Scientists from South Australia have documented the catastrophic decline in a stand of red bark in the Clare Valley, a tree species that survived in the area 40,000 years ago but is now endangered by climate change.
Two extreme droughts caused by climate change since 2000 have been blamed for the “staggering losses” of an isolated population of the South Australian Eucalyptus macrorhyncha species in Spring Gully Conservation Park.
Multiple surveys led by University of South Australian environmental biologists Associate Professor Gunnar Keppel and Udo Sarno recorded tree and biomass losses of more than 40% during the Millennium Drought of 2000-2009 and the Great Drought of 2017-2019.
More than 400 trees were monitored over the course of 15 years, within two years of their death being first reported in 2007.
Scientists say that nearly 250 metric tons of biomass per hectare has disappeared.
“In areas that have experienced complete dieback, overhanging oaks remain the only trees, suggesting that the red garden ecosystem could be replaced by more open trees,” says Professor Keeble.
The research team, which included scientists from the State Herbarium in South Australia and the University of Adelaide, published their findings in the journal. macroenvironmental science.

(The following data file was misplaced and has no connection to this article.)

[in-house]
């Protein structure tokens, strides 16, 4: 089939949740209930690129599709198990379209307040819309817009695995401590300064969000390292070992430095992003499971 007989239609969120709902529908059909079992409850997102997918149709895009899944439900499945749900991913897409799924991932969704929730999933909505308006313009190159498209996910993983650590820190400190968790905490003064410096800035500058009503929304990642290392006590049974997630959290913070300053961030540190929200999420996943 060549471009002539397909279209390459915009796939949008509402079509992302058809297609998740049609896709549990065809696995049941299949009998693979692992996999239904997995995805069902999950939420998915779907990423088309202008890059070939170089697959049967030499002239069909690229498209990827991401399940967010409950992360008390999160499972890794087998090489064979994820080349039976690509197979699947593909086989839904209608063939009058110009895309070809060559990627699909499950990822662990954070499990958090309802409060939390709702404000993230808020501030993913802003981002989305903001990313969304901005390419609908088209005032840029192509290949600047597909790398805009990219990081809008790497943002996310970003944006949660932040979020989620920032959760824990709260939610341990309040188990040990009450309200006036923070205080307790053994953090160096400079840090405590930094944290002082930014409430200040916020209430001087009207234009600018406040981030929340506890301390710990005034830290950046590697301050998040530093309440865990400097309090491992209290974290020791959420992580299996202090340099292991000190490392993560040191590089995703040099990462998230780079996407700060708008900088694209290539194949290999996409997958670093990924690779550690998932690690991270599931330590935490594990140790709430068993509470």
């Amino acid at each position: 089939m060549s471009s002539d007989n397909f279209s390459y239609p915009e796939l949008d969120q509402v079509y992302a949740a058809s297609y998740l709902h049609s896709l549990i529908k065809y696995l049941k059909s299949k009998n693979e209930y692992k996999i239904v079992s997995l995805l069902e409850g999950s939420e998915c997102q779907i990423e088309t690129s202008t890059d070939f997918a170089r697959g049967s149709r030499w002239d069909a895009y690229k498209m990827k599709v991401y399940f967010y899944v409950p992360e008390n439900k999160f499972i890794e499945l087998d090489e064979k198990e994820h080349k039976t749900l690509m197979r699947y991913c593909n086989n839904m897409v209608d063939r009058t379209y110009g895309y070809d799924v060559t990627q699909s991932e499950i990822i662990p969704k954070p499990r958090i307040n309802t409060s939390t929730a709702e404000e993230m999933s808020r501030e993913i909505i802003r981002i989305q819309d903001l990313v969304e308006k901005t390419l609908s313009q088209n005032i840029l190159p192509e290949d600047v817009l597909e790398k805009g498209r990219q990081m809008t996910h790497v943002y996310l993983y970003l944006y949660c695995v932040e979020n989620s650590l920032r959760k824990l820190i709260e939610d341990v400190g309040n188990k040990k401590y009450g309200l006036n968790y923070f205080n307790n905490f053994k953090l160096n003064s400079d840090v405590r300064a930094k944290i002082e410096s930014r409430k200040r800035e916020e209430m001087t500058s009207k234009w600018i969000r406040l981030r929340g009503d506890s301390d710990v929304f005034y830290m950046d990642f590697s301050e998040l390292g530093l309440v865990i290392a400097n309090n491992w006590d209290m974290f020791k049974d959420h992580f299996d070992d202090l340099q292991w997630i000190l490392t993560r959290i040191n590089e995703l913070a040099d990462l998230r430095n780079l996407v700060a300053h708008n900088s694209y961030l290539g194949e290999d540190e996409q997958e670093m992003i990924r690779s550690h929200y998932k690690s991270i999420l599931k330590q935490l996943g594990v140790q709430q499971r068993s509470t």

Genetic data shows that the red bark trees of the Clare Valley were isolated from their closest relatives in Victoria’s Grampians National Park about 40,000 years ago. This predates the Ice Age when Australia was drier and cooler.
“The Clare Valley provided a safe haven that facilitated the survival of the red bark during this arid period. However, current climate change is different from the last ice age. It is associated with much higher temperatures compared to previous time periods, which were cooler but drier.”
The team used trees identified by the Ministry of Environment and Water to document the progress of eucalyptus death in Clare Valley.
During the Millennium Drought, sites with less water and on flat land were most affected, while sites with the greatest heat stress were the most vulnerable during the Great Drought.
Deepak disease is exacerbated by intensive farming and viticulture in the Clare Valley, which may add further stress and prevent migration to sites that may facilitate species survival.
But researchers say there is hope.
“The mortality rate was much lower on south- and east-facing slopes, which are locations that had less sun exposure, and therefore less heat and stress,” says Sarno. “At these sites, some regeneration has also been evident. We hope that the population will continue in pockets that provide a more temperate microclimate.
“If we can manage the populations in Spring Gully Conservation Park, and protect these microclimates, we may be able to save this unique element of Australian biodiversity.”
Gunnar Keppel et al, Population decline in a Pleistocene refuge: gradual desiccation-related death of the southern Australian eucalyptus, macroenvironmental science (2023). DOI: 10.1016/j.scitotenv.2023.162697
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